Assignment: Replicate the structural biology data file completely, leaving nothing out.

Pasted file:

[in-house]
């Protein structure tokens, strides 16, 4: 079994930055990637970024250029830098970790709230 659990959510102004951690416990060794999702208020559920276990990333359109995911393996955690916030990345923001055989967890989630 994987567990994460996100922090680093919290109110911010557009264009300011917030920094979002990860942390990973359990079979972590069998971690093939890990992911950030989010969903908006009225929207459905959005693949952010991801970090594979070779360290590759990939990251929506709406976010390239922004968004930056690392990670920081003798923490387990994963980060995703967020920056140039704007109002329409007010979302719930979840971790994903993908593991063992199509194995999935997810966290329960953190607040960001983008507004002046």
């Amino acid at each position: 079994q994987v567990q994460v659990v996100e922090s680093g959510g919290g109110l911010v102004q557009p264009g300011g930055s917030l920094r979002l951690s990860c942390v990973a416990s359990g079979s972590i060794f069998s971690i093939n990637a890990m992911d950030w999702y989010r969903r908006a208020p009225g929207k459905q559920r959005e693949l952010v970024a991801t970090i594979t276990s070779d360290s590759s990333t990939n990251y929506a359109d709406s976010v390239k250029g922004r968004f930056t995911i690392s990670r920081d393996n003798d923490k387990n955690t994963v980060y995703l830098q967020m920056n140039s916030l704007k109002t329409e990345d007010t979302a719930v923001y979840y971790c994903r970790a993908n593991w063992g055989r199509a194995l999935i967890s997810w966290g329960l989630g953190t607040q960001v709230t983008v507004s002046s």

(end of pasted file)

[in-house]
């Protein structure tokens, strides 16, 4: 079994930055990637970024250029830098970790709230 659990959510102004951690416990060794999702208020559920276990990333359109995911393996955690916030990345923001055989967890989630 994987567990994460996100922090680093919290109110911010557009264009300011917030920094979002990860942390990973359990079979972590069998971690093939890990992911950030989010969903908006009225929207459905959005693949952010991801970090594979070779360290590759990939990251929506709406976010390239922004968004930056690392990670920081003798923490387990994963980060995703967020920056140039704007109002329409007010979302719930979840971790994903993908593991063992199509194995999935997810966290329960953190607040960001983008507004002046």
């Amino acid at each position: 079994q994987v567990q994460v659990v996100e922090s680093g959510g919290g109110l911010v102004q557009p264009g300011g930055s917030l920094r979002l951690s990860c942390v990973a416990s359990g079979s972590i060794f069998s971690i093939n990637a890990m992911d950030w999702y989010r969903r908006a208020p009225g929207k459905q559920r959005e693949l952010v970024a991801t970090i594979t276990s070779d360290s590759s990333t990939n990251y929506a359109d709406s976010v390239k250029g922004r968004f930056t995911i690392s990670r920081d393996n003798d923490k387990n955690t994963v980060y995703l830098q967020m920056n140039s916030l704007k109002t329409e990345d007010t979302a719930v923001y979840y971790c994903r970790a993908n593991w063992g055989r199509a194995l999935i967890s997810w966290g329960l989630g953190t607040q960001v709230t983008v507004s002046s």